We're here at the Future of Web Apps (FOWA) conference in London, and the great and the good of Silicon Valley have set up camp in Docklands for the next three days. Plus some Brits have turned up for good measure.
As you'd expect from the name, there's a entrepreneurial spirit in the air. There's a heady mix of old school tech (Sun, Microsoft, Adobe), recent web app success (Digg, Facebook, Flickr) and too many unknown hopefuls to count. Plus the VCs and industry bloggers are in the house. All the start-ups want to know how to make their app a success.
They've kicked things off with what may be the eventual highlight. Om Malik, venerable blogger and founder of the Giga Om blog, is on stage being interviewed with Michael Arrington, founder of TechCrunch. It was a fairly relaxed chat, the salient points being:
We're seeing too many people entering the same space too quickly. Last year it was personalisable ajax home pages. This year, office app clones (people still aren't using them and the market is saturated) and social networking. All of them lose, except the early front runners.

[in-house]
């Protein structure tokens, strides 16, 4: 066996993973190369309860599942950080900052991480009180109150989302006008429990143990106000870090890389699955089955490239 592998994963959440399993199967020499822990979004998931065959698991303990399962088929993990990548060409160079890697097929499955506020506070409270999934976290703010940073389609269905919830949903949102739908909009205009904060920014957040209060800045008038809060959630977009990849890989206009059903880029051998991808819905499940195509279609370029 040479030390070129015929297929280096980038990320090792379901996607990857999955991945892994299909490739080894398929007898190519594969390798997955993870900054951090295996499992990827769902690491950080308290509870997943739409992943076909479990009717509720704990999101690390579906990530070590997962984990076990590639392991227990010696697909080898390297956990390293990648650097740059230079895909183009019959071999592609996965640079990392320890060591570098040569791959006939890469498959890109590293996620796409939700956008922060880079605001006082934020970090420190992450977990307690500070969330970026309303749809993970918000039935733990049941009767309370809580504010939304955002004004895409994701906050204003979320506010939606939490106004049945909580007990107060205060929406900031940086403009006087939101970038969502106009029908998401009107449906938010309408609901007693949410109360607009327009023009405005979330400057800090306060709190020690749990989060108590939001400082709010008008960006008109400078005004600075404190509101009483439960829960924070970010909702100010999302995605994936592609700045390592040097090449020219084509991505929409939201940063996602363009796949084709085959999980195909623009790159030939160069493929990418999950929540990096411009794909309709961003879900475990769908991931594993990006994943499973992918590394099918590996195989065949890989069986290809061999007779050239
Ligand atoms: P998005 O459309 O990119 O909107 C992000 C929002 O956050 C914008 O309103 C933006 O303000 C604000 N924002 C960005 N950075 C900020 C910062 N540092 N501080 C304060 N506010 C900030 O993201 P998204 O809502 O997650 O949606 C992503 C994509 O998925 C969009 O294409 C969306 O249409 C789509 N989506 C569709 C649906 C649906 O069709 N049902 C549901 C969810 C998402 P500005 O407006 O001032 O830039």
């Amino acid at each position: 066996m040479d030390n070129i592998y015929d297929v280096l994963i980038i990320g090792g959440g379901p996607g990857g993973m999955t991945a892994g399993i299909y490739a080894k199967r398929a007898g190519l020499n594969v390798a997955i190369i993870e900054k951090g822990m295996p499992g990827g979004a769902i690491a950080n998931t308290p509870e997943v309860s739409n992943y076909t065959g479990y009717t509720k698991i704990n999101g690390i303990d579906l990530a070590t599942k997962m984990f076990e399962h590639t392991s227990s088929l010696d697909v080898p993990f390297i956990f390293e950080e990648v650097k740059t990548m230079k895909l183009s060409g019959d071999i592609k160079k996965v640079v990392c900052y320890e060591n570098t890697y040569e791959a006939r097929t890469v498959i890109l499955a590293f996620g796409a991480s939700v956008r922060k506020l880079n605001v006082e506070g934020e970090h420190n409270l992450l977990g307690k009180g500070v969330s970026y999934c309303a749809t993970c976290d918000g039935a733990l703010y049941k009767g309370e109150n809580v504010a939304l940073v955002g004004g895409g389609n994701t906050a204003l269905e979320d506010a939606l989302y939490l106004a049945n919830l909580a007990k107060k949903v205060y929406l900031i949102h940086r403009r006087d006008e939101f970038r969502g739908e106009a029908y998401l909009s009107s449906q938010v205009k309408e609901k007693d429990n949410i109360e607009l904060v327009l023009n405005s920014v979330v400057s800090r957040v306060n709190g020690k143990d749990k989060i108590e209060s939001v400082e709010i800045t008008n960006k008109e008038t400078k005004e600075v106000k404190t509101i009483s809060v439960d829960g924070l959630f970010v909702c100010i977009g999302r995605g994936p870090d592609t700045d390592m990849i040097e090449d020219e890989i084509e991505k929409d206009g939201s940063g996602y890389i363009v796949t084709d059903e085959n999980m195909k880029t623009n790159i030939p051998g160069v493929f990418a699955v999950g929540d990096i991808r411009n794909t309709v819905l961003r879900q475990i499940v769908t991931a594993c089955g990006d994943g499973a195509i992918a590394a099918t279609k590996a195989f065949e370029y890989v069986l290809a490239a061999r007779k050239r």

How can web developers protect themselves from creating something on a platform and then the platform owners e.g. Facebook change their mind? If it's that good, go to the platform owners and ask them for support - if you take their money they're less likely to be competitive with you. But if you're a developer perhaps consider not putting all your eggs in that risky basket. Valid point: there are no killer Facebook applications yet. Why not?
What's the biggest gap in the web2.0 market? Om Malik says: Enterprise. Where are the widgets? For example, where is the widget which plugs into the Salesforce API, with the widget appearing on iGoogle or Dashboard? Michael Arrington says: iPhone development, more and more people will start using mobile devices above desktop devices. Only takes a couple of weeks to put together something useful. If you're going to fail, fail quickly and cheaply and move on.
Where will Facebook be in a year's time? Arrington: in the process of going public. Malik: facing all sorts of legal issues...
More from the floor later.